Just Announced: Philippians Sermon Series
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Summary: Peace with yourself, peace with neighbors and peace with the world is what we need to live as Christians. We fail to grow when we live our lives for others and become afraid of losing the affection and approval of those we think are important in our lives

Imagine a Church with some problems, where some people are fighting to become leaders. Yet, despite their own problems, when they heard that the individual who helped to establish the church was in need, they all come together, contributed money to send to help the individual. The leader wrote back to say thank you. This is what the book of Philippians is all about. Paul helped to establish the church but when he was in prison in Rome in those days when prisoners provided for themselves, the church in Philippi sent him some help and Paul wrote back to thank them. Today, I invite you to examine with me the nuggets of Christian wisdom contained in this letter in the fourth chapter 4 : 1 – 9 as I speak on the topic: Longing to see Growth.

St. Paul had been informed about the things in the church, though he was in prison in Rome and so he began his letter in the fourth chapter on the best way of living the Christian life in the world namely: Peace with others and peace with the self. First, living in peace with others in a world of conflict requires standing firm in the lord (v.1), living in harmony with others (V.2 – 3) and Living in spirit of happiness v. 4). But doing this can be hard if we are not at peace with ourselves and so he outlined the second process of being at peace with the self: (1. Forbearance (2) Prayer and thankfulness to God, and (3) The thought process and imagination.

Let me begin this morning with a story. A few years ago a young woman about thirty years walked into my office. It was obvious that she was deeply troubled by events in her life. She said “Pastor, it is hard for me to make ends meet and as hard as I struggle, things do not seem to go well. I have just met a nice young man and I am trying hard to make this relationship work. He is not into religion and has refused to come to church and so often I too do not come to church to keep him from breaking up the relationship. I really want to get married and this seems like my last chance, what should I do?” That woman sitting across from me that afternoon was looking for someone to provide answers for what she saw as a problem. She wanted someone to take responsibility for her actions and someone to become her parent. We all do behave like that young woman. We run away from the situations we have created and look for shelter away from the storms that we have created and so we stagnate our own growth and fail to see God’s love and God’s action. We live in an ideal world instead of the real world and pretend to be what we are not so that we can please others. Events in our lives are forced enactments to fit into the roles we have created for ourselves.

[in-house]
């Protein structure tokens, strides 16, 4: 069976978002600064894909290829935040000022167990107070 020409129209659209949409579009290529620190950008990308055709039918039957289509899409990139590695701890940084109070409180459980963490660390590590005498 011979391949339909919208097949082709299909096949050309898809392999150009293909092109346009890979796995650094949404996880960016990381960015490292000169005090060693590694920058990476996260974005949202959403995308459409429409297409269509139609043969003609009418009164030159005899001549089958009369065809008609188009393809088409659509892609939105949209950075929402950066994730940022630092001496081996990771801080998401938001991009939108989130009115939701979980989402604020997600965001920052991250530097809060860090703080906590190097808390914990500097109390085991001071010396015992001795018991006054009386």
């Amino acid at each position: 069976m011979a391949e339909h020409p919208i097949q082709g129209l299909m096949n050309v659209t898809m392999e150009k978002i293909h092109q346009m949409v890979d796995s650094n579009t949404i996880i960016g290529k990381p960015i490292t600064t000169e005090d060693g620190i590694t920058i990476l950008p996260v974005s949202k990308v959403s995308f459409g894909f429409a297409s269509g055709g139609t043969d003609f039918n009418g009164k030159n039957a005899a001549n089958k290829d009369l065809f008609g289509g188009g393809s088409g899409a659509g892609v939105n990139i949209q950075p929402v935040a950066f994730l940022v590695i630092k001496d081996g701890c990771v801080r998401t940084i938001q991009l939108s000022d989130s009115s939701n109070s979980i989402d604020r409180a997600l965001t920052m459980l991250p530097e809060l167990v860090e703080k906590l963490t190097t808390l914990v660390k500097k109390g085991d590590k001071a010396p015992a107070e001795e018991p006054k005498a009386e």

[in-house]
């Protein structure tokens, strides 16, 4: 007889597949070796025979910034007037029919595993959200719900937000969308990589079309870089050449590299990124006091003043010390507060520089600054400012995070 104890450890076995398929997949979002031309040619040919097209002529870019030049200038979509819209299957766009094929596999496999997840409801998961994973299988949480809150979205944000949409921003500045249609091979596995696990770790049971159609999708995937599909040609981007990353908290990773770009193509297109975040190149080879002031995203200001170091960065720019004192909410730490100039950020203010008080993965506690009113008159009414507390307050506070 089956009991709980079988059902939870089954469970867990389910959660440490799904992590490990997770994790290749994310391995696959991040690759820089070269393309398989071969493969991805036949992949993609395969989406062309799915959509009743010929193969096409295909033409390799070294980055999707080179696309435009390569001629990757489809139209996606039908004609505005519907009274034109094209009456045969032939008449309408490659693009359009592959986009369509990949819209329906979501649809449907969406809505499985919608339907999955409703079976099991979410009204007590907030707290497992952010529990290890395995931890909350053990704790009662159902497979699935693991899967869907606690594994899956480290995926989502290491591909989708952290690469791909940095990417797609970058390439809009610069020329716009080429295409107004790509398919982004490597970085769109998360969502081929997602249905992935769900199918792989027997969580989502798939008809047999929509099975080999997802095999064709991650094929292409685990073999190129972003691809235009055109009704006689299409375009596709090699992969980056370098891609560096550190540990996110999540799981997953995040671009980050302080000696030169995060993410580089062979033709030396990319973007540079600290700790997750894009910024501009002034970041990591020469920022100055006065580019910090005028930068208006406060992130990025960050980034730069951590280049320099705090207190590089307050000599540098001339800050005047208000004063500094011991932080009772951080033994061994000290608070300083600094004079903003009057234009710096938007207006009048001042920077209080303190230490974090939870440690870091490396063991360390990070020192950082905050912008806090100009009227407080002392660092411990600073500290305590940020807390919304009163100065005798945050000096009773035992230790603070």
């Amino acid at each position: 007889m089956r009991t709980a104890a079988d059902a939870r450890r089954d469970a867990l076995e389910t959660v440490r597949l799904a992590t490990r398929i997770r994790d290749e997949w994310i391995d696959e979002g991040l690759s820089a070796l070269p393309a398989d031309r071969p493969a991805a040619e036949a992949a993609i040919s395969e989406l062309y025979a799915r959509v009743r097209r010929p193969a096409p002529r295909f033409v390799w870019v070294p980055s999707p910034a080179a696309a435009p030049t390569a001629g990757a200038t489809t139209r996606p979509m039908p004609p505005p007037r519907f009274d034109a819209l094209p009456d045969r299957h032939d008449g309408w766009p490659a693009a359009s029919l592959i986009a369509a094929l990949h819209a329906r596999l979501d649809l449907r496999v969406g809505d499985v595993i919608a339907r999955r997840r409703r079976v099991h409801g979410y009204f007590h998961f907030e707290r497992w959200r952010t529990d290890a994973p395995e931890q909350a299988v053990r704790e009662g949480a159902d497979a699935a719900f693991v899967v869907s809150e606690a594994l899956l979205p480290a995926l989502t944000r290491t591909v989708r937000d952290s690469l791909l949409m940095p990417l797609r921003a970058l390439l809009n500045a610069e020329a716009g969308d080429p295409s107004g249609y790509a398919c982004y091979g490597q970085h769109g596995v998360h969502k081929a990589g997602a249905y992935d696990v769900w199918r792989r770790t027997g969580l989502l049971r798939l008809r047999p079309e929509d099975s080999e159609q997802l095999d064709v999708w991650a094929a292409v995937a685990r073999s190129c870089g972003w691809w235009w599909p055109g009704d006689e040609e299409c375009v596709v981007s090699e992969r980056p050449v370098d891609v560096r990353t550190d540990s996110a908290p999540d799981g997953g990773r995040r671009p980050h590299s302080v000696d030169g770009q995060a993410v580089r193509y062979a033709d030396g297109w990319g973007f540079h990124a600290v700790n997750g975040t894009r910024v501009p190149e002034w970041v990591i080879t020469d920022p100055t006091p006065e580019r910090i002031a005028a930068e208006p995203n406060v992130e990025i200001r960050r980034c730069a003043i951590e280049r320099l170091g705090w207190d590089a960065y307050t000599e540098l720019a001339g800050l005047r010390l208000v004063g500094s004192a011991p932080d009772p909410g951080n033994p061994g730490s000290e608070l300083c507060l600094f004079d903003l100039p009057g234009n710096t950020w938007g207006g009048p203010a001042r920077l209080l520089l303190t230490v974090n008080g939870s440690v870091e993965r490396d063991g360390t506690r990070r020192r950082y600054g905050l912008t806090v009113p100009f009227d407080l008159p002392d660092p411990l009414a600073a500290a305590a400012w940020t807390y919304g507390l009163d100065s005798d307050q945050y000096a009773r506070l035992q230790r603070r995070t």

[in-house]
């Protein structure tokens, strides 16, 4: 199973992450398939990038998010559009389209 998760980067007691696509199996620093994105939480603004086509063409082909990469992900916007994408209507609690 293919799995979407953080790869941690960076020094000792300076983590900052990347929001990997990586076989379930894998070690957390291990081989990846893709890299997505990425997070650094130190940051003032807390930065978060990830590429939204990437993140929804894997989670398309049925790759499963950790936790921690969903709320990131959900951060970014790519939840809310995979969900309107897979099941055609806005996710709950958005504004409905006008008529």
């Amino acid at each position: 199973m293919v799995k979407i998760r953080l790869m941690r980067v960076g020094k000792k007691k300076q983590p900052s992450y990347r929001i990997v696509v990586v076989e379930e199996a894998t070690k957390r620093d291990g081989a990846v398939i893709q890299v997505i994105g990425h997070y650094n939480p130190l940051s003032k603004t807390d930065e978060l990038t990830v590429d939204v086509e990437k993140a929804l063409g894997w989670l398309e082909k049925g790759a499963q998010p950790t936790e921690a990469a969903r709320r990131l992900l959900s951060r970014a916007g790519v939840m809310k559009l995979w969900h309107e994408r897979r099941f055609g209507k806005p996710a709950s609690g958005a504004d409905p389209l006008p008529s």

The members of the church in that port city of Phillipi were doing the same thing. Though they were members of a faith community that Paul founded, not all were standing firm in the Lord. There was conflict and selfish ambition and Paul singled out two names Euodia and Syntyche (v. 2) Because of this conflict, it was perhaps difficult to see joy, peace and happiness. Some easily gave up because of frustration and so they lacked the spirit of forbearance which is an indication of faith. Because of these, the true foundation becomes shaken and uncertainty and anxiety set in. Paul then provided a remedy by listing ways of restoring peace and harmony through right thinking. We are what we think he seems to be saying. Our world is distorted because of our thinking pattern. Rather than thinking about truth we pursue falsehood. Rather than honor we get involved with what brings dishonor. Instead of thinking about the right action we become comfortable with the wrong ones. We flee from goodness and join what is bad. Instead of excellence we tolerate mediocrity and instead of what brings praise we get involved with what brings ill repute. Pursue goodness, think right to live well and grow was Paul’s message to that church and to us in a postmodern world. He then offered as examples , concluding in this part of the letter: “Things you have learned and received and heard and seen in me, practice these things”.

We live in a postmodern age where we keep busy every day. Like those in the past we have learnt that pleasure should be sought at all times and even when we ourselves are responsible for creating our own misery, we seek others to blame when the fruits of our bad thinking comes. We look for ways to run from the pain we created. It is always the fault of our parents because they were divorced. It was the fault of those we came in contact with and so some blame their addictions and attitude on others and absolved themselves of the responsibility for their bad choices and faulty thinking. People begin their addiction by first trying some substance either to fit in or as some have told me, “ to help them relax” or “deal with some issues” in their lives. Soon they find that they crave the substance and their world changes as they lose what they once held dear. Later they find out that their world, their thinking and even their minds have been taken over and controlled by this addiction. What affects us in the world are not the situations but we fail to grow as a result of our faulty thinking.

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